I respect the passion in this writing. It’s shameful that men and women who have given many years of their working lives to A&P are forced to be in this situation at all. The last time A&P went bankrupt, in 2010, its employees gave up $625 million in concessions to help the company stay afloat. A&P is on the rocks again today largely due to strong competition by Walmart and by its own mismanagement—and, of course, the company is blaming its failure on the union contracts. This is a scenario which has played out many times throughout our country. A company such as A&P declares bankruptcy and looks for a buyer–in this instance, Key Food. To make the sale attractive and protect its assets, a bankrupt company will usually gut worker pay and benefits while making sure executives get their golden parachutes and shareholders, a return on their investment. For instance, last year a bankruptcy judge granted a request by Trump Entertainment Resorts to terminate its contract with Local 54 of the UNITE HERE union. The company and their investors said the casino couldn’t survive without shedding costly pension and health care obligations. This is a fake reason for robbing workers of their pensions and health benefits. The idea that an “investor” takes precedence over an employee—has no basis in fact. Workers earned the profits. Why should investors who did no work have a claim to the profits now? They don’t!

In an important issue of the journal The Right of Aesthetic Realism to Be Known, Ellen Reiss, Aesthetic Realism Chairman of Education, wrote about a situation that emerged during the recession of 2008—the restructuring of the auto industry. And it’s very pertinent to what is now occurring with A&P:

There’s only one reason for suggesting that union contracts are hurting the auto industry. That reason is the assumption that we must protect the thing that’s the real blight on American economics: private profits for people who didn’t do the work….To blame union contracts for any of the auto industry’s financial trouble is disingenuous and an insult to the American people. The true feeling of Americans is: All of us should be making at least what our brothers and sisters in the UAW are. Nothing should be taken away from them—the nation should make sure good salaries and healthcare and pensions are had by everyone! What we want is something fundamentally American. What we want is a profit-for-those-who-do-the-work system. What we want is a profit-for-all-Americans system.’”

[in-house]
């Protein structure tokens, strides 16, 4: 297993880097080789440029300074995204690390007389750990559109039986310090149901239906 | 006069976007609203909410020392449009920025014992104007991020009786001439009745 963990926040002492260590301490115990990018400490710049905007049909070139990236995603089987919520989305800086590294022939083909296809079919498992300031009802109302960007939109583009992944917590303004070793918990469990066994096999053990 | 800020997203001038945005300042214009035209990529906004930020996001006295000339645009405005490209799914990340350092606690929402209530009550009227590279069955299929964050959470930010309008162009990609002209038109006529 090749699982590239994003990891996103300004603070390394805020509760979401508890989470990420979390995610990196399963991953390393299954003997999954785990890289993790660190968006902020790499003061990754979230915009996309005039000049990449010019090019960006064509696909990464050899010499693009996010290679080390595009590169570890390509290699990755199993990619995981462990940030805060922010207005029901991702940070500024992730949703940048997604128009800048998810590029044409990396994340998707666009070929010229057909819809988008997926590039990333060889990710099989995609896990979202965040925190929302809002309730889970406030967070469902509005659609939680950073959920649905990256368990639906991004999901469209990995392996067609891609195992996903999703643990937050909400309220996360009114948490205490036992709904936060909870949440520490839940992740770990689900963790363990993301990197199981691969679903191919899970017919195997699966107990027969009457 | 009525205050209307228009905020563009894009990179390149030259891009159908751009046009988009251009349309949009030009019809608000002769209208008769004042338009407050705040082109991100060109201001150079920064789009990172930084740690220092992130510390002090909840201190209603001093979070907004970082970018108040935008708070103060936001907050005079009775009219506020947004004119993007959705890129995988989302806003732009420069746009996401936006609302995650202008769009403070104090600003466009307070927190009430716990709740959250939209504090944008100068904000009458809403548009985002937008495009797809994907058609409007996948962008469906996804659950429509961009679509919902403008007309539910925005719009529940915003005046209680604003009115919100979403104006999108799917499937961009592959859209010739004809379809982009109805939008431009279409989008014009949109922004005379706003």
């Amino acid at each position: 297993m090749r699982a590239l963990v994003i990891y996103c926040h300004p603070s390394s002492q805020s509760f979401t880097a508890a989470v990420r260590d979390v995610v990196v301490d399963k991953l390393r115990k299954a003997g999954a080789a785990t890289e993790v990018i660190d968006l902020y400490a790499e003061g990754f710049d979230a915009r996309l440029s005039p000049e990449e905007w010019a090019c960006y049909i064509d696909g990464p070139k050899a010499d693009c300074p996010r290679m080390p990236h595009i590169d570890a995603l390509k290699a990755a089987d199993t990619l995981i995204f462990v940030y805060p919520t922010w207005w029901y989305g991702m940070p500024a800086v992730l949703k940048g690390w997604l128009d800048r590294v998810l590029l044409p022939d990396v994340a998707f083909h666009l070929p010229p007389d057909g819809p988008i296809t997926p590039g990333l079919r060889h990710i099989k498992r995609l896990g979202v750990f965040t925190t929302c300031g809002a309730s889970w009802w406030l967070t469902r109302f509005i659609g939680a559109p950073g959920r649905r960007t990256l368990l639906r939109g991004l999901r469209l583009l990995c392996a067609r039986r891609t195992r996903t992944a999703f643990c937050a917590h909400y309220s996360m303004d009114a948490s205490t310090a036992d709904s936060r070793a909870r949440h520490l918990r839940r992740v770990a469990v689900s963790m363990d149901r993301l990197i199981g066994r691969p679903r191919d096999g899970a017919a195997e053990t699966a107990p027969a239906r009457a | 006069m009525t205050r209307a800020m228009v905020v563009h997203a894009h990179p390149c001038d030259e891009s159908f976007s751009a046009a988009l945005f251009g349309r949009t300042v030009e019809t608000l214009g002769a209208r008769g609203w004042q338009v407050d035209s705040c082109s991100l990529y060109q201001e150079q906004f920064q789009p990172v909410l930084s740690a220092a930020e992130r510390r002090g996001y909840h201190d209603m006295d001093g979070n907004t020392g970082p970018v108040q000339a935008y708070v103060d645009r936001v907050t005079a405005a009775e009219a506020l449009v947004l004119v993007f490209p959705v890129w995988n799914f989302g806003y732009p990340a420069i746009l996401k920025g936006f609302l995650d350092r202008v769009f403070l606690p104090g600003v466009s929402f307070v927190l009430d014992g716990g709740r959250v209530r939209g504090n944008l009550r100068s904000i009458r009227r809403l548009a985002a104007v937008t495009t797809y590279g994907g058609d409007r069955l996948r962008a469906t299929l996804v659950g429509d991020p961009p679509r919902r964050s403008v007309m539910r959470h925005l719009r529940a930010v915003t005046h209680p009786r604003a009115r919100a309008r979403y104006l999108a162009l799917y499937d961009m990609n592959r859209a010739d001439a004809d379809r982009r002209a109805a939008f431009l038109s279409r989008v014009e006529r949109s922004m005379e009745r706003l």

As a political coordinator for a public sector union (CSEA, AFSCME, AFL-CIO), I have seen the same rhetoric attacking unionized public employees that is used against those in the private sector. We are attacked for having “generous” pensions and benefits. Our work can’t be shipped overseas but it can be outsourced and given over to companies that pay workers low wages with no benefits. I’ve learned that the only way profit economics can survive is by impoverishing the American people, having people be poorer. This is why, Ellen Reiss has explained, that There has been a furious effort to safeguard profit economics by wiping out the long-fought-for achievements of unions, and if possible unions themselves.

As we are about to celebrate Labor Day and honor the sacrifices of those who fought and even died for working people to be treated with the fairness they deserve, it is imperative for the American people and unions to be clearer than ever about the justice unions fought for and stand for. This clearness includes an economy that is fair to people—where the profits go to the people who do the work—not to exorbitantly paid executives and shareholders who profit from the labor of others.

Eli Siegel, the founder of Aesthetic Realism, asked a vital question which I’ve spoken about to the members of my union—to good effect: “What does a person deserve by being a person?” We should think of this question the next time we see someone working at a grocery store. What does the woman working at the deli counter deserve? What does the man stocking the shelves with cans of food deserve? What does the lady at the cash register scanning our purchases deserve? When these questions are answered honestly by Americans from coast to coast, we will be closer to having an economy that is both kind and efficient.